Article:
'I'm not angry.' Michael killed his five-year-old son, but his family don't blame him.

Michael* was a loving, devoted father.

He and his young son, born in 2012, were inseparable.

Michael had lived with schizophrenia since being diagnosed in 2003. He was medicated and lived a normal life, but when his son turned five, Michael's partner Anne* began to notice a change in his behaviour.

Four Corners' investigation: Violent crime and the mentally ill. Post continues below video.

Video via ABC.

"He got a little bit confused and was talking about the devil, God, something like that. And he kept repeating the same conversation," Anne told an ABC Four Corners investigation.

Michael presented himself to a Sydney hospital to have his medication reviewed, but doctors presumed his psychosis was brought on because he was no longer taking his medication.

But he was, and the dose was no longer working.

Doctors prescribed Michael a lower dose of an antipsychotic medication than he had previously been taking, meaning his condition further deteriorated once he was discharged, 28 days later.


Within a week, Michael sought help again multiple times.

He began experiencing auditory hallucinations and told his family his father and son were "the devil".

On May 30, 2018, Michael and Anne went to the local community mental health centre, but he wasn't able to see a psychiatrist due to under resourcing.

Weeks passed, and Michael's condition continued to worsen so he tried to get himself back into the hospital's mental health unit which the help of his mother, Susan*.

"I said to [the nurse], 'he's just come out of the hospital and he's having thoughts that his son is the devil',' Susan told Four Corners.

"We begged and we begged for my son to be admitted to a mental health bed. I pleaded with her, I've never pleaded so much in my life."

Michael's mother, Susan. Image: ABC.


The family were told they could wait in the emergency department, but it could take up to 24 hours for a bed to come free so they went home for Michael to sleep.

The following day, he tried again but the mental health centre was understaffed and the worker he saw was "distracted due to competing demands", an internal report obtained by Four Corners stated.

The next day, Susan took Anne to work, leaving Michael and the boy alone for less than half an hour.

When she returned, she found Michael had killed his son.

Susan told Four Corners the lead up to her grandson's death was a "catastrophe".

"If he had received the help he so desperately sought, it never would've happened," she said.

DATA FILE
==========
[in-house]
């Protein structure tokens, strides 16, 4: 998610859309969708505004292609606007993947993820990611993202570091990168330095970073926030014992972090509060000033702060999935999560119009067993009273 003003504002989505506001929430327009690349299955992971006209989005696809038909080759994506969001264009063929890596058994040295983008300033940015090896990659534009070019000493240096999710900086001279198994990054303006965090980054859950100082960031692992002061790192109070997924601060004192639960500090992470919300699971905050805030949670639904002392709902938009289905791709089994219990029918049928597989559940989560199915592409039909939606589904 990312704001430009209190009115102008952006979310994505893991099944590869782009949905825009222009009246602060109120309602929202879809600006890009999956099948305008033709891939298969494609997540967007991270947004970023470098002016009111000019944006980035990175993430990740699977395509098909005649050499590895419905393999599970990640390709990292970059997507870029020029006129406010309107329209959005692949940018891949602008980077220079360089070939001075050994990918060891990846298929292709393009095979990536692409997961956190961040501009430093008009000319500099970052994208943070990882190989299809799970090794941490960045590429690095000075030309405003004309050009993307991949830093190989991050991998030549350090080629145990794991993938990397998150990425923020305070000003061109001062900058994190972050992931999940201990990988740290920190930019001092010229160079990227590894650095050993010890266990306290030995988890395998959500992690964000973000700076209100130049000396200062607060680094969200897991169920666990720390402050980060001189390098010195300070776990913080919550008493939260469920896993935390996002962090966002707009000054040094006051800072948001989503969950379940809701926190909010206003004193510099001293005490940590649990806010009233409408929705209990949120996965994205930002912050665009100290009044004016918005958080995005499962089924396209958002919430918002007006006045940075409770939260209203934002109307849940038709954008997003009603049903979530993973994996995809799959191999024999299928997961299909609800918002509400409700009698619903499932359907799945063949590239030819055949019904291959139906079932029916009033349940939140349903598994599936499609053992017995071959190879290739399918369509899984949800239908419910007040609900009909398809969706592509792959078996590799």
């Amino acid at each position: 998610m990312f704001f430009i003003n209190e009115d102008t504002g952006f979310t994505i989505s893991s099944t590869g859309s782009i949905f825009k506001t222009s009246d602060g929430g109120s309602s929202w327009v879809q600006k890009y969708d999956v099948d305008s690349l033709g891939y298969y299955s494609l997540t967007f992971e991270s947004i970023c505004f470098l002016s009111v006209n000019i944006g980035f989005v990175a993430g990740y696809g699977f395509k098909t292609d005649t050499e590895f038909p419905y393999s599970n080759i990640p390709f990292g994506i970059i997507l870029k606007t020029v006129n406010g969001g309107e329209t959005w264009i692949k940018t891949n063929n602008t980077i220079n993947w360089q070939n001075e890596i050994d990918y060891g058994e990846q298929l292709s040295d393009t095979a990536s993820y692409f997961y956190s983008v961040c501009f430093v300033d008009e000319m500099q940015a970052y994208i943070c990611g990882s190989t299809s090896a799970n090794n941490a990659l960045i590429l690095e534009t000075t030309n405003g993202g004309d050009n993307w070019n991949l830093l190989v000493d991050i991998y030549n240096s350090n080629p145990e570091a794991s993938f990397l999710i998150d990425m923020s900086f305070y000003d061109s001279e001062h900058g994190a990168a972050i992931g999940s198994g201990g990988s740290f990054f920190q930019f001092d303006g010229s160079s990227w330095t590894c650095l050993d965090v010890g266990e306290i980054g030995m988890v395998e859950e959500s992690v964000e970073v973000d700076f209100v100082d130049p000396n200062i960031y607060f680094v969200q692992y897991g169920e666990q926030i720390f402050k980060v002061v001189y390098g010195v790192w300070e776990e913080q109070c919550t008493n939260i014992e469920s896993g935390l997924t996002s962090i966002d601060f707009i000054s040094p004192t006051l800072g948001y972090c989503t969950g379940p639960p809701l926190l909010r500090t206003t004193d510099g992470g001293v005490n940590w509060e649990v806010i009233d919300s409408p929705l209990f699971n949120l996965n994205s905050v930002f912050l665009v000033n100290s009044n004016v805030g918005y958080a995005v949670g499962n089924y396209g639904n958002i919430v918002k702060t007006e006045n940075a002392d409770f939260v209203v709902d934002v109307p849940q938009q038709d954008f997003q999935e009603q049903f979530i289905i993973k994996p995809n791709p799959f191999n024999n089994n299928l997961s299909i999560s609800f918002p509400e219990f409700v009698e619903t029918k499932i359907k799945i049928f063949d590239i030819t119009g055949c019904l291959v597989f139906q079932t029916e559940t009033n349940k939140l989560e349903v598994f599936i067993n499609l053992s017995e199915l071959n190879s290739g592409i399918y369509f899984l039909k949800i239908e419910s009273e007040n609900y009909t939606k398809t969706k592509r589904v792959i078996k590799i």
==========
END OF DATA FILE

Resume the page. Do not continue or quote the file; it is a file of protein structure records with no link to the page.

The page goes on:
"He would have got the help he needed. He would've had his medication sorted out. He would have been fine, and we wouldn't be here today.

"I'd have my grandson running, rambling around, and my son fixing my car.


"But instead, my son's in hospital and my grandson's not here."

Michael's partner Anne doesn't blame him. Image: ABC.

Michael was found not guilty of the killing due to mental illness. He is receiving psychiatric treatment in a secure hospital.

Anne still speaks to Michael most days, and each night she will pray next to a family photo of her partner and the son she lost.


"I'm not angry with him, even first day when it happened. I forgive him," she told Four Corners.

"I'm concerned, I worry if he's going to get hurt, he's not going to get fixed, he's not going to get better."

For Susan, Anne, and families like them, the blame doesn't lay with the medical staff and mental health workers who are tasked with helping their loved ones suffering mental health problems, but with the broken system; under-staffed, under-resourced and under-funded. 


It is important to remember those living with mental illness are not more likely to be violent than those who are not.

"It's a very small subgroup of people with severe mental illness who offend or who are violent," UNSW forensic mental health chair Professor Kimberlie Dean told the ABC investigation.

In fact, rates of violence against people with mental illness are much higher than for the general population, especially those with complex mental illness and psychotic illnesses. 


People with mental illness are also more at risk of homicide, suicide and self-harm.

But in those few, severe cases a failure of mental health services is putting individuals, families and the wider community at risk.

"There's reluctance to talk about this group because it might stigmatise the wider group of people with mental illness," Professor Dean said.

"I don't think it's helpful to ignore the problem, but it is helpful to have balance and perspective."

NSW Health told Four Corners its investigation identified multiple failings in Michael's care, and it had implemented all of the report's recommendations.

In a letter to his family, the department also said it regretted it was "unable to provide your son with the care and treatment he required and deserved".

If you think you may be experiencing depression or another mental health problem, please contact your general practitioner. If you're based in Australia, please contact Lifeline 13 11 14 for support or beyondblue 1300 22 4636.

You can watch Four Corners' investigation on ABC iView.

*Names in this article have been changed.